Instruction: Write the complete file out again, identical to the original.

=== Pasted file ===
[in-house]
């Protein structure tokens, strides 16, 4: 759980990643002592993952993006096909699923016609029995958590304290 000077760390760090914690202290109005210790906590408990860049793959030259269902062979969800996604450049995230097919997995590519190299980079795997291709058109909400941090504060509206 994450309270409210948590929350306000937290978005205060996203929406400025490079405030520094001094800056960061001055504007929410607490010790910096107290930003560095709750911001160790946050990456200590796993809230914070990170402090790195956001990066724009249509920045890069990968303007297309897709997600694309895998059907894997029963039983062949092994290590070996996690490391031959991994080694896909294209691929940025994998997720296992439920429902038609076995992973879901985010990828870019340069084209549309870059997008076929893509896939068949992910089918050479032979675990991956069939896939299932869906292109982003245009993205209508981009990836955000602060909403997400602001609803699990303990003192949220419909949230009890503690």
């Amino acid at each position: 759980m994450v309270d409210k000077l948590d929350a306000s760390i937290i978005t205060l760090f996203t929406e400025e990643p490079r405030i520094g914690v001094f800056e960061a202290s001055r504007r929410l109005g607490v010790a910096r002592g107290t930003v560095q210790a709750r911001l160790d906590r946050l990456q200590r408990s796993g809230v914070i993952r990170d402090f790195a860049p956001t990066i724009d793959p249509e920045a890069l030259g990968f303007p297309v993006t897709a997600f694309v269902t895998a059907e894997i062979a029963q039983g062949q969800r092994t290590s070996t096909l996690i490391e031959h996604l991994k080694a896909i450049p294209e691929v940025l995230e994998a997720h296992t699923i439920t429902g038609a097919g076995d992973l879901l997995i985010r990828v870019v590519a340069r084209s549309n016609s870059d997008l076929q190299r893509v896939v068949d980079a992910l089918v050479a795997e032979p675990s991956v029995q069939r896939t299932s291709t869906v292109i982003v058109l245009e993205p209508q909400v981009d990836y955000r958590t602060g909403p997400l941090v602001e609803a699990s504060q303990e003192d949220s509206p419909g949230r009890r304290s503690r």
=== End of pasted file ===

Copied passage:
[in-house]
């Protein structure tokens, strides 16, 4: 759980990643002592993952993006096909699923016609029995958590304290 000077760390760090914690202290109005210790906590408990860049793959030259269902062979969800996604450049995230097919997995590519190299980079795997291709058109909400941090504060509206 994450309270409210948590929350306000937290978005205060996203929406400025490079405030520094001094800056960061001055504007929410607490010790910096107290930003560095709750911001160790946050990456200590796993809230914070990170402090790195956001990066724009249509920045890069990968303007297309897709997600694309895998059907894997029963039983062949092994290590070996996690490391031959991994080694896909294209691929940025994998997720296992439920429902038609076995992973879901985010990828870019340069084209549309870059997008076929893509896939068949992910089918050479032979675990991956069939896939299932869906292109982003245009993205209508981009990836955000602060909403997400602001609803699990303990003192949220419909949230009890503690």
């Amino acid at each position: 759980m994450v309270d409210k000077l948590d929350a306000s760390i937290i978005t205060l760090f996203t929406e400025e990643p490079r405030i520094g914690v001094f800056e960061a202290s001055r504007r929410l109005g607490v010790a910096r002592g107290t930003v560095q210790a709750r911001l160790d906590r946050l990456q200590r408990s796993g809230v914070i993952r990170d402090f790195a860049p956001t990066i724009d793959p249509e920045a890069l030259g990968f303007p297309v993006t897709a997600f694309v269902t895998a059907e894997i062979a029963q039983g062949q969800r092994t290590s070996t096909l996690i490391e031959h996604l991994k080694a896909i450049p294209e691929v940025l995230e994998a997720h296992t699923i439920t429902g038609a097919g076995d992973l879901l997995i985010r990828v870019v590519a340069r084209s549309n016609s870059d997008l076929q190299r893509v896939v068949d980079a992910l089918v050479a795997e032979p675990s991956v029995q069939r896939t299932s291709t869906v292109i982003v058109l245009e993205p209508q909400v981009d990836y955000r958590t602060g909403p997400l941090v602001e609803a699990s504060q303990e003192d949220s509206p419909g949230r009890r304290s503690r």